JB: One hundred percent. I think that something that frightens me sometimes is to feel like their ambitions are growing. These people want to now colonize more and more of our minds, colonize more and more of the earth, of space, even. Get involved in politics in unprecedented ways. It really doesn’t seem like designing apps is enough for them anymore. It seems like — especially figures like Elon Musk — really want to have control over society want to have control over this long-term future they talk about? It’s just these growing ambitions and like: Whoa, I think we need to take a step back and make sure that we’re all aware of this, and we’re having conversations about this. So that’s what I was trying to do with my work is try not to put too much subjective value judgment on it, but just put it out there and make sure everyone knows what they’re talking about. Because, I do think their ambitions to change the way the rest of us live are growing.
PM: Absolutely. There’s obviously one approach to this, where your values are stuck right in there. Then there’s another approach, which I think you do really well, where even just laying out what these people are saying and what they’re doing tells you a lot about the ambitions that they have and the world that they want to see and create.
JB: Obviously, there’s a big debate in journalism, always, over how objective we need to be. I am a pretty traditional reporter, I think, in that I just tried to talk to a lot of different people and put the facts on paper and let people decide. I also think it’s ridiculous to pretend that we’re not humans with ideas and values ourselves, that get projected onto that. I think it’s just as it’s fair for Elon Musk to have his values projected onto his projects, the rest of us get to say: What about our values? What a way I want to live my life? That does naturally happen a little bit.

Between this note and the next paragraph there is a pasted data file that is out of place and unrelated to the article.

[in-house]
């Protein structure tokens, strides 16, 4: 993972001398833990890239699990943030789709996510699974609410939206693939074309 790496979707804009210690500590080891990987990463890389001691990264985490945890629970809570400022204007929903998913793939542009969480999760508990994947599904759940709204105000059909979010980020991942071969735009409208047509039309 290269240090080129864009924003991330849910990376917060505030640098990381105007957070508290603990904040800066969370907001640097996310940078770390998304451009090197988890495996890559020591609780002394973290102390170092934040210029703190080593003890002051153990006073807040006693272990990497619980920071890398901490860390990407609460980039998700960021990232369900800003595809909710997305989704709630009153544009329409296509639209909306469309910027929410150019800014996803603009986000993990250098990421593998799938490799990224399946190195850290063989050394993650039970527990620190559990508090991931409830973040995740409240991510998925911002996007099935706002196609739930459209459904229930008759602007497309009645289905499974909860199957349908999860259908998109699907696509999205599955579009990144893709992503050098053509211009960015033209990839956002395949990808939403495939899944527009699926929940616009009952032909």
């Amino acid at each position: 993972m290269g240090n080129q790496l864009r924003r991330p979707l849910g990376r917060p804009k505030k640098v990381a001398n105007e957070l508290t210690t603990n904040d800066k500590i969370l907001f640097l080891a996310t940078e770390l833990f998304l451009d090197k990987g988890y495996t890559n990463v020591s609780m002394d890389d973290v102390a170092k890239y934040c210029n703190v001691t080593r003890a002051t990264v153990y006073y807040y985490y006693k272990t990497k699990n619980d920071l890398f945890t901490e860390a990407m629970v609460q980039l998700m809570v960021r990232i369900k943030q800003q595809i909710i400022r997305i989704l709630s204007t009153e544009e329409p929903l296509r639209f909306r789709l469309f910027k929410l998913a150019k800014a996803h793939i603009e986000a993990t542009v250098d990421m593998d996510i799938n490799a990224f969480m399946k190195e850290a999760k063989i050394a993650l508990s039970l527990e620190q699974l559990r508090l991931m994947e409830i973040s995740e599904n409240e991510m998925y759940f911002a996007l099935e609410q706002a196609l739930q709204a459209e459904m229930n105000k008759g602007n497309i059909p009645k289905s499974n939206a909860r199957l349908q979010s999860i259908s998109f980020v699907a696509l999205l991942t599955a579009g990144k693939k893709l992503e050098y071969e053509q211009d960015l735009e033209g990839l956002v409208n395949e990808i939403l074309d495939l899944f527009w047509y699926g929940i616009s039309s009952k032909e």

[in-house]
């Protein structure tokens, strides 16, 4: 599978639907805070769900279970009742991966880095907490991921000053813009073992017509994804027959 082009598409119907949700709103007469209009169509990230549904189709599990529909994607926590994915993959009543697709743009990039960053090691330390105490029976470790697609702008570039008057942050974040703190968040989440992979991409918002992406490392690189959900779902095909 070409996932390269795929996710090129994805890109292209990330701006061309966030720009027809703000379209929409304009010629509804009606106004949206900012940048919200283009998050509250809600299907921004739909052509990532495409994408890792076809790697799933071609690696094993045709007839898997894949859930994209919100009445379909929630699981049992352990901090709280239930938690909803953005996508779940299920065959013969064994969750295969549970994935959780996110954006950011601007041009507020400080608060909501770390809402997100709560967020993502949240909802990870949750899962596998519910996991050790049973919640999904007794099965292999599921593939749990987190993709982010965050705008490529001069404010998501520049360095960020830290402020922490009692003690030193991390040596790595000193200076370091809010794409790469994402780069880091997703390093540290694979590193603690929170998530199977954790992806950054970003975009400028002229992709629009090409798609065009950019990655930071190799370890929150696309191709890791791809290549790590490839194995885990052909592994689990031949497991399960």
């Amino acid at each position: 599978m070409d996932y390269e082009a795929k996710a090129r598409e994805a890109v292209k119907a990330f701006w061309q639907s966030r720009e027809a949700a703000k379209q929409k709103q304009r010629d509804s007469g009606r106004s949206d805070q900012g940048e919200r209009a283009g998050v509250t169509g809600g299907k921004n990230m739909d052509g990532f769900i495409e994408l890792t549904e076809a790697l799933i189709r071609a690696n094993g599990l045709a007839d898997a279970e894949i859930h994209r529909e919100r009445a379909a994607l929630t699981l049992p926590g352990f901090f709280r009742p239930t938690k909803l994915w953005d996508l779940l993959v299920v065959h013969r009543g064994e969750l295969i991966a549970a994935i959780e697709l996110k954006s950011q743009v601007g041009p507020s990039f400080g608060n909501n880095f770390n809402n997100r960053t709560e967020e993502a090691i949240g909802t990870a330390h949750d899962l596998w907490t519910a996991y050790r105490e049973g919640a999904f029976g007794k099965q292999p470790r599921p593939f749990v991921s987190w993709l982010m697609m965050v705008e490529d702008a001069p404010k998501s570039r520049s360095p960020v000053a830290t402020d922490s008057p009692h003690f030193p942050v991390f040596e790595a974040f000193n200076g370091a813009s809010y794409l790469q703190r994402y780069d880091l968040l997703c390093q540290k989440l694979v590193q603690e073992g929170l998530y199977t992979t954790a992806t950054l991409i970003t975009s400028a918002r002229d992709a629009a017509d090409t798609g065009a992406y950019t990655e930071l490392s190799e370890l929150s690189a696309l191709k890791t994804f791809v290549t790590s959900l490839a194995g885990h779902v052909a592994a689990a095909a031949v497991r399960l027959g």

PM: It makes perfect sense. Obviously, your values are also going to affect the types of stories that you want to tell, the topics that you’re interested in and want to pursue. I think that shows in the work that you’re doing, obviously, which is fantastic and essential work. You’ve talked about some of these people — and some of the approaches that are driving some of these people — and on the show, in the past, we have talked about effective altruism, and long termism. So do you want to talk to us a bit about those particular ideologies and how they link up to the pronatalism that you were also describing, late last year in a long feature that you wrote on that movement, I guess, and how it’s gaining traction among tech circles?
JB: Definitely. What’s been really surreal is to see the rest of the world become aware of this stuff I’ve been sounding insane talking about it dinner parties for about a year now. I’m sure you’re familiar with the work of Timnit Gebru, and Émile Torres, and maybe some of your listeners are too.